It is unfortunate that the perception seems to be that any DPP candidate would simply be a sacrificial lamb.
In many other countries a "losing race" or a "safe seat" is seen as a chance for new blood to be elected (by the party who usually hold the seat) and by the other party as a chance for promising rising stars to prove themselves in a lower stakes campaign. It could a good opportunity for the DPP to show that they have other candidates than the "Big 4" or that appeal to young voters maybe. It is a pity that no-one seems able to see past the end of the own nose.
What a difference perception makes.
I agree with Maddog that the DPP need to feild a strong candidate, not necessarily a 'winning candidate' but certainly one that voters could see as capable of doing the job if by some chance they are elected.

Jerome said...

Tim, I would agree that there have been plenty of Taipei Mayors that would be the last person you would want running the country and I am certainly against election by tradition. But it is a high-visibility position and carries a lot of votes; like the Mayor of Chicago had more influence in the State than the Governor.

The vacating of office is also a problem for any Pres. runner; that is one along with many other reasons why I believe James Soong is steering away from it despite his threats to run.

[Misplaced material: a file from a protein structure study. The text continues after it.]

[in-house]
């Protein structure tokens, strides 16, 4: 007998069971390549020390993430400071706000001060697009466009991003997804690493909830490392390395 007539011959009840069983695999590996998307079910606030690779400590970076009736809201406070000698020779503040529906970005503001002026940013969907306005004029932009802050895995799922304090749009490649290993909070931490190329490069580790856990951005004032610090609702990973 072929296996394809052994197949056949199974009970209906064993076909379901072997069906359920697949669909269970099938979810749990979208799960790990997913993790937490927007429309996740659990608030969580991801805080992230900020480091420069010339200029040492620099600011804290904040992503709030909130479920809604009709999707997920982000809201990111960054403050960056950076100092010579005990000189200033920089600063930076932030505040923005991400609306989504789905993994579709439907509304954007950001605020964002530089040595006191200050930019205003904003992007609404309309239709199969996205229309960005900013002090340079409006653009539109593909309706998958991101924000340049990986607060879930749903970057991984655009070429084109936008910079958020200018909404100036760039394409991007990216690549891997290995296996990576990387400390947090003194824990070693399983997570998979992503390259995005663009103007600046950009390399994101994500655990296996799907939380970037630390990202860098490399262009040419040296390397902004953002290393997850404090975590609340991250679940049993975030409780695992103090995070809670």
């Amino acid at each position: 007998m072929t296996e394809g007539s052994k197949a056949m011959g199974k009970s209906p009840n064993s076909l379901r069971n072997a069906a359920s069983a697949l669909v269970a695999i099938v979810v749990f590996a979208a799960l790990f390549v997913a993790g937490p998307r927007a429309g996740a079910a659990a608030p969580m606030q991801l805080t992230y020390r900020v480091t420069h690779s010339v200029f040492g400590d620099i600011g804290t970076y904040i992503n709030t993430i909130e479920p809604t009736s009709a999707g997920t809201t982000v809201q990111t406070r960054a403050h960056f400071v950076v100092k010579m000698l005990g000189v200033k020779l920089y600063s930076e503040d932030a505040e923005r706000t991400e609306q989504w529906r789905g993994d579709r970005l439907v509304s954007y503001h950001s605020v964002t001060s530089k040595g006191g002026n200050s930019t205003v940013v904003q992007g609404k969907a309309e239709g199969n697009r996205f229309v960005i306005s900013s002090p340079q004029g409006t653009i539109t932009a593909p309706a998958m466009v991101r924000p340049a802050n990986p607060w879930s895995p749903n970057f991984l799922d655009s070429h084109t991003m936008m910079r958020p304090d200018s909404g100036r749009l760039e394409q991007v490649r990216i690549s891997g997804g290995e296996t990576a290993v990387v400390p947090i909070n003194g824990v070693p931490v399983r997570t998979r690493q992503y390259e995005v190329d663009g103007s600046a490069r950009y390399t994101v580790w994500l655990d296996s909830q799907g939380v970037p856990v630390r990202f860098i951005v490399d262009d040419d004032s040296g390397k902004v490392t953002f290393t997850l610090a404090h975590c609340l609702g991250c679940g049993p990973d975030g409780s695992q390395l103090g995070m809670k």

Jinyang's thought is to the point, it is time to start putting out others for visibility.

Do you see Shen Fu-shiung as capable? So far all he has impressed me with is that he likes to talk "cute and clever."

Tim Maddog said...

Jerome queried:
- - -
Do you see Shen Fu-shiung as capable?
- - -

No way! (Note that I said "nobody like [him].") Over 2 years ago, I suggested on my blog that the DPP should kick Shen out of the party for his traitorous behavior.

My main point in the comment above was that this meme about "[both] elected presidents of Taiwan hav[ing] been Mayor of Taipei at some time" seems as if it's being pushed by the pro-blue/pro-China media in an attempt to make it true. Taiwan's voters need to prove the meme to be false.

Note to huoguo: I hope you're not suggesting that voters purposely not think ahead. ;-)

Tim Maddog

Tim Maddog said...

Jerome queried:
- - -
Do you see Shen Fu-shiung as capable?
- - -

No way! (Note that I said "nobody like [him].") Over 2 years ago, I suggested on my blog that the DPP should kick Shen out of the party for his traitorous behavior.

My main point in the comment above was that this meme about "[both] elected presidents of Taiwan hav[ing] been Mayor of Taipei at some time" seems as if it's being pushed by the pro-blue/pro-China media in an attempt to make it true. Taiwan's voters need to prove the meme to be false.

Note to huoguo: I hope you're not suggesting that voters purposely dumb themselves down. ;-)

Tim Maddog

Tim Maddog said...

Jerome queried:
- - -
Do you see Shen Fu-shiung as capable?
- - -

No way! (Note that I said "nobody like [him].") Over 2 years ago, I suggested on my blog that the DPP should kick Shen out of the party for his traitorous behavior.

My main point in the comment above was that this meme about "[both] elected presidents of Taiwan hav[ing] been Mayor of Taipei at some time" seems as if it's being pushed by the pro-blue/pro-China media in an attempt to make it true. Taiwan's voters need to prove the meme to be false.

Note to huoguo: I hope you're not suggesting that voters purposely dumb themselves down. ;-)

Tim Maddog